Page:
Blah. This book wasn’t what I hoped it would be. I think most of that centers around our main character, Megan. I think I was hoping for someone a little nicer and sweeter who handled her breakups more gracefully. Instead, Megan is really quite in your face while also being simultaneously oblivious. She just wasn’t the main character I was hoping for with this story line. I also hate when characters are all like, “OMG why am I obsessing over this guy’s hair? It’s not like I LIKE him or anything!” when they very obviously DO like him. Are people’s feelings really so mystifying to themselves? 3/5

The Enchanted HourThe Enchanted Hour by Meghan Cox Gurdon

This was another non-fiction book that I read and I read it for a book club. The premise doesn’t sound that compelling, but I’m actually super glad that I read it. As a new mom, they drill into you that “IT’S NEVER TOO EARLY TO READ TO YOUR BABY!!!!!!!” Like, literally, they’re shoving that down your throat. Which is fine, I’m not trying to dispute that or anything, but no one really explained to me why? I mean, I was going to do it, but how exactly does it help? I just want to know! This book answered most, if not all, of my questions about the benefits of reading aloud to my kid. Every time I would finish a chapter, I would feel so motivated to go read to him. A criticism I do have, though, is that the author isn’t super forgiving. Everything she says regarding technology came off as super harsh to me and it made me feel like a bad parent for ever defiling my baby’s eyes with a screen. But sometimes I need to take a shower, dang it, and he’ll sit quietly in his Pack n’ Play if I turn on Word Party! Overall, though, still a good read. 4/5

Loved this quote from C.S. Lewis that she included: “He does not despise real woods because he has read of enchanted woods: The reading makes all real woods a little enchanted.”

eBook | Hardcover

The 7 1/2 Deaths of Evelyn HardcastleThe 7 1/2 Deaths of Evelyn Hardcastle by Stuart Turton

This book is super twisty. It was already on my TBR when my sister texted and was like, “YOU HAVE TO READ THIS.” So the next time I saw it on one of our library displays, I grabbed it. I absolutely LOVED the premise. Each of Aiden’s hosts contributes more pieces to the puzzle. Longtime followers may know that I hate mysteries where the reader doesn’t have all the information necessary to solve the mystery. With this book, I do feel like we were presented with all of the information necessary, but the author didn’t quite lead us to the final solution. In the end, I found the conclusion of the book to be a little…out of nowhere, but I still enjoyed. I could definitely see myself rereading this one and picking up on more clues. 4/5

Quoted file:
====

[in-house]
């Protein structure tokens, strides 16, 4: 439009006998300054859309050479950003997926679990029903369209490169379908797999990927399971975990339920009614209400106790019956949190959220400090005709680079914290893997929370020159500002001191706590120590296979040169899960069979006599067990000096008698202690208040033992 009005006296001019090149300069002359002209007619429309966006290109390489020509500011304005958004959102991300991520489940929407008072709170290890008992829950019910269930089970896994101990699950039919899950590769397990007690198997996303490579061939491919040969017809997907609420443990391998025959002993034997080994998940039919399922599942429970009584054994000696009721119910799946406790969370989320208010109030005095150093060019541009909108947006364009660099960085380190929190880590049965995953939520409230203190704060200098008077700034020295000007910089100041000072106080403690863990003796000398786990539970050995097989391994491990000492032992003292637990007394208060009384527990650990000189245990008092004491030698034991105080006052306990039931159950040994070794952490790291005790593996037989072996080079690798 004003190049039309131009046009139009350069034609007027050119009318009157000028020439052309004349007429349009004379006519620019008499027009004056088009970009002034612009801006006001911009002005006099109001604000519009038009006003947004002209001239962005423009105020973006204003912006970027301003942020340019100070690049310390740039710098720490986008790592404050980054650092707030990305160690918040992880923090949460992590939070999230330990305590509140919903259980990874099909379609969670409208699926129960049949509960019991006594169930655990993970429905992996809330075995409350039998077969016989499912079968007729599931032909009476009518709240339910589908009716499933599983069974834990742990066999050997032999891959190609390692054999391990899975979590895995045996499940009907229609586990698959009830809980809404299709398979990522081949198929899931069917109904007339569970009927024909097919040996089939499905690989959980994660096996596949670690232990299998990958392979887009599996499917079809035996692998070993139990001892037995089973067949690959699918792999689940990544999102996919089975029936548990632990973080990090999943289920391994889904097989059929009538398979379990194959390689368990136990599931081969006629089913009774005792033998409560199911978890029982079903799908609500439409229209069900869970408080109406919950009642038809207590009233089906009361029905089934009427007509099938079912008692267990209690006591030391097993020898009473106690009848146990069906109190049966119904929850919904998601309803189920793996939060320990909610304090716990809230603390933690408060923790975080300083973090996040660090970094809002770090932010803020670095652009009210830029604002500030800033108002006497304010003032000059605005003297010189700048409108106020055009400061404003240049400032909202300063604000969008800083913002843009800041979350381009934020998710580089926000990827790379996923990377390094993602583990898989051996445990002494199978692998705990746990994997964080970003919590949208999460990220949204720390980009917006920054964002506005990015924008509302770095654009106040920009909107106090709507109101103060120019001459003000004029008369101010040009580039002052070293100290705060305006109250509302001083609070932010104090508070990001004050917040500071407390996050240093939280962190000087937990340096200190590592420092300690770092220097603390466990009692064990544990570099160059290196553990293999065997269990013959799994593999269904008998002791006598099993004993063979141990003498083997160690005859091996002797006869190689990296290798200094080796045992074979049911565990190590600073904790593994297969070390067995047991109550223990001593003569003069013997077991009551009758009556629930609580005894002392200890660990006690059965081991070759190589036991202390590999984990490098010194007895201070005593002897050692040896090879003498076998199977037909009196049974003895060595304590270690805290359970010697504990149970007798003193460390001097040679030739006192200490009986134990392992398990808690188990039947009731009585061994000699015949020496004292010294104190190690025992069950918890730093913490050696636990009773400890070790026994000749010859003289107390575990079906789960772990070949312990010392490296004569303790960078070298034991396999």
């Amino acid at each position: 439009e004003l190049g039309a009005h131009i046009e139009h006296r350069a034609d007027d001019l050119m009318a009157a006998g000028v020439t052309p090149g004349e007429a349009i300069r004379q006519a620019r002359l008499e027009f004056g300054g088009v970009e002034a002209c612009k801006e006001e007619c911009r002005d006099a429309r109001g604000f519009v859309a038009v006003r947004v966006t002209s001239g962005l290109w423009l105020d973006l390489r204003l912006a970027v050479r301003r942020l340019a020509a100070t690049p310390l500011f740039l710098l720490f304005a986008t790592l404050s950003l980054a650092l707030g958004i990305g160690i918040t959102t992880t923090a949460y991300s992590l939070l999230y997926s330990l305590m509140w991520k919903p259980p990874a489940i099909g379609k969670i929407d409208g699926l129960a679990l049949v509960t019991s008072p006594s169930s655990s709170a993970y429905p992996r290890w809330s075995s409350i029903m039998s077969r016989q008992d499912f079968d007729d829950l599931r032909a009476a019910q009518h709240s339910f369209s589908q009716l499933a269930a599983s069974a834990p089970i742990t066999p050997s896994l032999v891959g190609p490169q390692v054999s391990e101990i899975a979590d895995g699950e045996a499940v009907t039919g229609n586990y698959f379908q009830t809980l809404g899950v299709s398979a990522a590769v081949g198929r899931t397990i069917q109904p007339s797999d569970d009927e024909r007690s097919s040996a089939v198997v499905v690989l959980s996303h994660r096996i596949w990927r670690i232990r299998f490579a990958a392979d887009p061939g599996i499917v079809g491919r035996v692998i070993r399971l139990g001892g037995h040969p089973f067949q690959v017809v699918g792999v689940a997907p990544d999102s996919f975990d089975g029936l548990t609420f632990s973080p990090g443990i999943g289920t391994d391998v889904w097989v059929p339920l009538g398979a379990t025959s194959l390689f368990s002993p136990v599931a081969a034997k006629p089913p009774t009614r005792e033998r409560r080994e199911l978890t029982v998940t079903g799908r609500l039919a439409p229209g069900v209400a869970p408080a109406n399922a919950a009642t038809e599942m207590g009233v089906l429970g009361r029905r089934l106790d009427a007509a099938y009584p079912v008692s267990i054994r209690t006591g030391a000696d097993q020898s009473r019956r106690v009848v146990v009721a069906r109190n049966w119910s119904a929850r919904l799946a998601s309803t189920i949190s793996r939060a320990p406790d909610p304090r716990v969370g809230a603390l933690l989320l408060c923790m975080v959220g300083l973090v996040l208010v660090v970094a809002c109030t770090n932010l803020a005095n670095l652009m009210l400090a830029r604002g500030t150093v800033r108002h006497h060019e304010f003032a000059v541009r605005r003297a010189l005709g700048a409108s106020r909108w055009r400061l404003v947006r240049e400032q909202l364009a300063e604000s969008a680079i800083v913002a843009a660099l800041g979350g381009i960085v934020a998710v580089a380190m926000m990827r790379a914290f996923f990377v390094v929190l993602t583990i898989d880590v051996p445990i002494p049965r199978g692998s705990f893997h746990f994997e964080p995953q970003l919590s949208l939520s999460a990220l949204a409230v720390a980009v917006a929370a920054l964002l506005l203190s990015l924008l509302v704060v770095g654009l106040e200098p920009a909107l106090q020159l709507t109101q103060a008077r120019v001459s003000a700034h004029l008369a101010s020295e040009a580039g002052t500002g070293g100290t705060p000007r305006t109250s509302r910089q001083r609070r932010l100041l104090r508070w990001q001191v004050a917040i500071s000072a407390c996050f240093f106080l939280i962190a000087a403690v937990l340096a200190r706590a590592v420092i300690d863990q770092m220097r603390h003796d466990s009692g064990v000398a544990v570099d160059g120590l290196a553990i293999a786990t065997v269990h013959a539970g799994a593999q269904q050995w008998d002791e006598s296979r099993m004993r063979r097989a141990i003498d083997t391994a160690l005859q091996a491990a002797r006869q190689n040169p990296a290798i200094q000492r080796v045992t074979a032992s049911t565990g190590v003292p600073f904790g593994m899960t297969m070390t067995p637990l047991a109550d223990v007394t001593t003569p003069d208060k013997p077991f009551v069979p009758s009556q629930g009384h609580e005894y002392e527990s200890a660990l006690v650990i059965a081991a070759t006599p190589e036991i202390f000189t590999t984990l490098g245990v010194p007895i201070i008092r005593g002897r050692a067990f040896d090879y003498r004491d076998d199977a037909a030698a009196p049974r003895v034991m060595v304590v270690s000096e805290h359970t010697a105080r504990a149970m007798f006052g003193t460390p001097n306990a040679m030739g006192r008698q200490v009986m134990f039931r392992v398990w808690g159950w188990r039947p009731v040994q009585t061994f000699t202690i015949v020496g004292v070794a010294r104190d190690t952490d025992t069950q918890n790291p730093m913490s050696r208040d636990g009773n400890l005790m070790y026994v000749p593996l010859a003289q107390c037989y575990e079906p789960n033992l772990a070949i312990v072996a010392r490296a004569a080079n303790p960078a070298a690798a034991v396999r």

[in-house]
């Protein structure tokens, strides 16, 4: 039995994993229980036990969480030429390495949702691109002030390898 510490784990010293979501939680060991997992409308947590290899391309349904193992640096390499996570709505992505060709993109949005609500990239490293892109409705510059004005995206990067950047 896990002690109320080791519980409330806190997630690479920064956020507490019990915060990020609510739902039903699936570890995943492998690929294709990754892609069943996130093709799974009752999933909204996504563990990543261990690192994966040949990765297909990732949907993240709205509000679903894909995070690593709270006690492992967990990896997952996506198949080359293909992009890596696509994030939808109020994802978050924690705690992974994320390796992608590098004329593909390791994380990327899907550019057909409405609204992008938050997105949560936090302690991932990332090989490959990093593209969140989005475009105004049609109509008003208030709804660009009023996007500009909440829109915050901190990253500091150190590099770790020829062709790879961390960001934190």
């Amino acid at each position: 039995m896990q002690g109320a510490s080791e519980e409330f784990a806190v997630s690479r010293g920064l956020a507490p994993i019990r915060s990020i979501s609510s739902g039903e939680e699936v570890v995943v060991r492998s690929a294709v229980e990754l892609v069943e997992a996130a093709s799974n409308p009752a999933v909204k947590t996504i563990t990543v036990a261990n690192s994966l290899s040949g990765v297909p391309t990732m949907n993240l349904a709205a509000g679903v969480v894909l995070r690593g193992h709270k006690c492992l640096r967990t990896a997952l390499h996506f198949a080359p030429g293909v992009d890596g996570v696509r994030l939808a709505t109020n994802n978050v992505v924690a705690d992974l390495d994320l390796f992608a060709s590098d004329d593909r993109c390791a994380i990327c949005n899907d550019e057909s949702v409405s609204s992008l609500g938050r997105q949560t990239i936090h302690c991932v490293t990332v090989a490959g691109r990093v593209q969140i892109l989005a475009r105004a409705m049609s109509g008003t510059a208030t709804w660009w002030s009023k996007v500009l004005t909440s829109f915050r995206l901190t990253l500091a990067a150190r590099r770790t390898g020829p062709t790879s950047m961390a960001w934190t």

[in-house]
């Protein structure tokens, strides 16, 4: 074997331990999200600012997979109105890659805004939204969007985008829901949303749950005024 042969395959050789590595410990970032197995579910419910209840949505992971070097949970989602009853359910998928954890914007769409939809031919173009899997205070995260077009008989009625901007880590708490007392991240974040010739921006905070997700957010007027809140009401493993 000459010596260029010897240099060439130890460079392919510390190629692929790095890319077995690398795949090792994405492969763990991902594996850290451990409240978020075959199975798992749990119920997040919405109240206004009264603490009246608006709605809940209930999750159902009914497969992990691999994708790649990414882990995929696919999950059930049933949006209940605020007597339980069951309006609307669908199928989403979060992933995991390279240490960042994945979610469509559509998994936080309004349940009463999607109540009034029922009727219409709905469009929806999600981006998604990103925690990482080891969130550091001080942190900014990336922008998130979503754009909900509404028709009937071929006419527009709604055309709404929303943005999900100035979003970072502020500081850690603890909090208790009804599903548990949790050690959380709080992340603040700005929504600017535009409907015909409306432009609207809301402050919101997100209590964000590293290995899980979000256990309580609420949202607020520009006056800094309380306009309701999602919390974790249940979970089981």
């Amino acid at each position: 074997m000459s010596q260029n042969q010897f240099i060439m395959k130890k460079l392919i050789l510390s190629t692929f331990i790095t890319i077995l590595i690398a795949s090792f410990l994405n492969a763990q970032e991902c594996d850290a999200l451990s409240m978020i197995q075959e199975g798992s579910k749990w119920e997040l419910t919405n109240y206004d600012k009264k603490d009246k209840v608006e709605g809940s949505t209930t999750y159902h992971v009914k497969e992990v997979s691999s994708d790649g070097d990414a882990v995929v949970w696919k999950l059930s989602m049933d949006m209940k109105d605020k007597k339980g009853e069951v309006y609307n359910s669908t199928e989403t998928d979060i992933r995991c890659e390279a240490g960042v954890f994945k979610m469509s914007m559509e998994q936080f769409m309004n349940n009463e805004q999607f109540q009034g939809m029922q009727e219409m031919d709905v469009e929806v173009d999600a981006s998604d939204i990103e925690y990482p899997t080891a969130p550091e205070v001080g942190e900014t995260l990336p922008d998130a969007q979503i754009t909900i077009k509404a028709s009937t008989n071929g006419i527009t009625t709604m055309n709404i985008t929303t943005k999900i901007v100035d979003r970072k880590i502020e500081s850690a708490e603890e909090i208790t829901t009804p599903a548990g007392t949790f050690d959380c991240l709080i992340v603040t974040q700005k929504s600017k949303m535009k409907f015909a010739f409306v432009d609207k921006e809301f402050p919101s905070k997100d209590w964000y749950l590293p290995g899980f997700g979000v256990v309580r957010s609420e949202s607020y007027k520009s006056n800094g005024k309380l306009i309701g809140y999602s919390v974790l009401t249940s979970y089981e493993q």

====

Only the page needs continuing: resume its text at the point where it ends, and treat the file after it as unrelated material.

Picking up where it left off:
eBook | Hardcover

CirceCirce by Madeleine Miller

When I was a Sophomore in high school, we read The Odyssey in English. I enjoyed it and ended up writing my essay on how the Greek Gods absolutely do NOT deserve their power. This book just brought back all of those feelings. Seriously. Disney’s Hercules gives you all of these warm, fuzzy feelings towards the Gods when in reality they’re THE WORST!!! Anyway, I wanted to like this book more than I did. I’ve always been a fan of Greek Mythology, so I liked it from that standpoint, but it wasn’t totally for me. The writing was a bit much at times and the pacing was a little strange. All of the sudden, a thousand years would pass without warning–but I guess that’s what it must be like when you’re immortal. I didn’t really care for Circe for a good 50-60% of the book, but in the end, I found myself happy when she found happiness. One thing I really did like about this book was the portrayal of motherhood with both Circe and Penelope. Being a mom is freaking HARD and so some of Circe’s struggles with Telegonus really resonated with me. 3.5/5